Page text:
COLUMBUS, Ohio (AP) — The announcement that the U.S. Justice Department will provide technical assistance to Columbus police — at the city's invitation — has done little to curb community activists’ allegations that officials aren't doing enough to change the department following a series of fatal police shootings of Black people.
The activists, including several faith leaders, are dismissive of the review announced by the Justice Department’s Office of Community Oriented Policing Services, saying it won’t lead to the changes needed within the division, which was also criticized for its handling of last year's racial injustice protests following the murder of George Floyd in Minneapolis.
On Thursday, the activists asked the Justice Department to launch an investigation through its Civil Rights Division, a probe sometimes called a “pattern-or-practice” investigation that can lead to court-ordered oversight of a troubled police department.
“We watched Mayor Ginther attempt to calm the community by calling on the Department of Justice to review current practices within the division,” Adrienne Hood, the mother of 23-year-old Henry Green, who was killed by Columbus police officers in 2016, said on video Thursday.
Hood added, “As people of faith, we demand more than a review. We need a reckoning that will transform law enforcement into a public safety department which cares for, serves and protects all of its citizens."
The mother-turned-activist read the letter to the Justice Department on video, pleading for the department to investigate the internal police practices she said killed her son.
Ginther, a Democrat, said he agrees with the group's position and said as much when he asked the Justice Department to intervene in April. But ultimately it was the Justice Department’s call, he said.
"That’s what we asked for, but we don’t tell the attorney general what to do and how to handle things,” Ginther said. “He doesn’t need our invitation or request.”
A COPS Office review or a pattern-or-practice investigation “could help us do even more with respect to reform, oversight, accountability and transparency,” Ginther told The Associated Press on Wednesday.
The Justice Department's Civil Rights Division considers a number of factors when deciding whether to open a pattern-or-practice investigation, including the status of local police reform efforts, the agency said Thursday in a statement to the AP.
The department also consults with staff in the COPS Office and other Justice programs, “to consider whether a pattern-or-practice investigation and enforcement action is the best approach or whether other forms of intervention would be more appropriate to address the concerns of the community,” the agency said.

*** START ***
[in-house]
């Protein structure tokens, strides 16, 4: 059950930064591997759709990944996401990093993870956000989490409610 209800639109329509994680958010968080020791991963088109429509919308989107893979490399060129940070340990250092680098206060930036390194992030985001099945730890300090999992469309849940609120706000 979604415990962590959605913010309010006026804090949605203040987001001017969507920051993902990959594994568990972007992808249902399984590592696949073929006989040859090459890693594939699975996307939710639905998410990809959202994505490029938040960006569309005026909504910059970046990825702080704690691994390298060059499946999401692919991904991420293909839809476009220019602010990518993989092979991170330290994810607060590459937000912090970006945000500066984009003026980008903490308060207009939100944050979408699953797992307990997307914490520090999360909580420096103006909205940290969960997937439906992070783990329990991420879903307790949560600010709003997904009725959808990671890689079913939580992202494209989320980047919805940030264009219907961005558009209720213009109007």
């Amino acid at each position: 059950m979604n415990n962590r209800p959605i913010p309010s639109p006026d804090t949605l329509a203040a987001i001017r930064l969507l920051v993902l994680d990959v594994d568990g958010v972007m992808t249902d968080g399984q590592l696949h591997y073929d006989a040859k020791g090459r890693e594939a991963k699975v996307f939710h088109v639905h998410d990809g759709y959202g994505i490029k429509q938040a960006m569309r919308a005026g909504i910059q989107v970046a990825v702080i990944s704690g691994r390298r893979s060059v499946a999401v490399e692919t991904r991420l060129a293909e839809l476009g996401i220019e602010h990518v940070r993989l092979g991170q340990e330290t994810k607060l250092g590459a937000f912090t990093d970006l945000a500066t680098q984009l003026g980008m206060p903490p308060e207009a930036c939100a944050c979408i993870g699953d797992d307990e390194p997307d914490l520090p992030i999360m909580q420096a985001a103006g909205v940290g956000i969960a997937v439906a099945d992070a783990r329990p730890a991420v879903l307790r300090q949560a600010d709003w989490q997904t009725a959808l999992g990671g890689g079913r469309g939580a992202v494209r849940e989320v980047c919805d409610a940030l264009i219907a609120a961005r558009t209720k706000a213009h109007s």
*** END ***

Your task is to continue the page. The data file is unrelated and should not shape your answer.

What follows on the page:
An AP review of city correspondence indicates city leaders were directed to the COPS Office in April when they asked the Justice Department and Attorney General Merrick Garland to step in. The April 21 request came one day after a white Columbus officer fatally shot 16-year-old Ma'Khia Bryant, who was Black, as she swung a knife at a woman.
“I would like to possibly schedule a call with AG Garland, you and his team about the possibility of inviting the Justice Dept to Columbus to help us reform the Columbus Division of Police,” Zach Klein, the Columbus City Attorney, said in an email to Garland’s chief of staff, Matthew Klapper.
“We want Columbus to be the model of how things can be done when we all work together,” Klein wrote in the email obtained by the AP through a records request.
Klapper responded the same day by introducing Klein to Robert Chapman, acting director of the COPS Office.
Klein responded by welcoming the introduction. “The positive possibilities are endless, and I’m confident a partnership between Columbus and DOJ could serve as a national model to improve policing for communities and police,” Klein wrote.
Six days later, Columbus formally requested a review from Chapman “of Columbus police operations, identifying any and all racial biases in policing efforts.”
In that April 27 letter, Klein and Ginther spoke of a desire to “willingly and voluntarily engage” with the Justice Department. But they also said they were open to a tougher approach involving “court-ordered enforcement mechanisms.”
“If we exhaust all remedies available to us as partners, and litigation becomes necessary, we will fully support these efforts because we share the ultimate goal of reforming policing practices in the City of Columbus,” the two leaders said.
But advocates and civil rights attorneys believe the city could have done more to ensure lasting changes would take place as a result of the Justice Department coming in.
Ginther and city leaders still had the opportunity to turn down the Justice review offer and asked for an investigation where there is an enforcement mechanism through court-ordered mandates, said Sean Walton, an attorney who has represented the families of several Black people fatally shot by Columbus police.
Walton also criticized the city's use of the word “partnership” to describe the effort between them and Justice.
“I’m more skeptical of a process where we do not have any accountability,” Walton said Thursday. “And when the final decisionmakers or the final authorities in terms of enforcing the reforms that are needed is the mayor and the public safety director of Columbus.”
Farnoush Amiri is a corps member for the Associated Press/Report for America Statehouse News Initiative. Report for America is a nonprofit national service program that places journalists in local newsrooms to report on undercovered issues.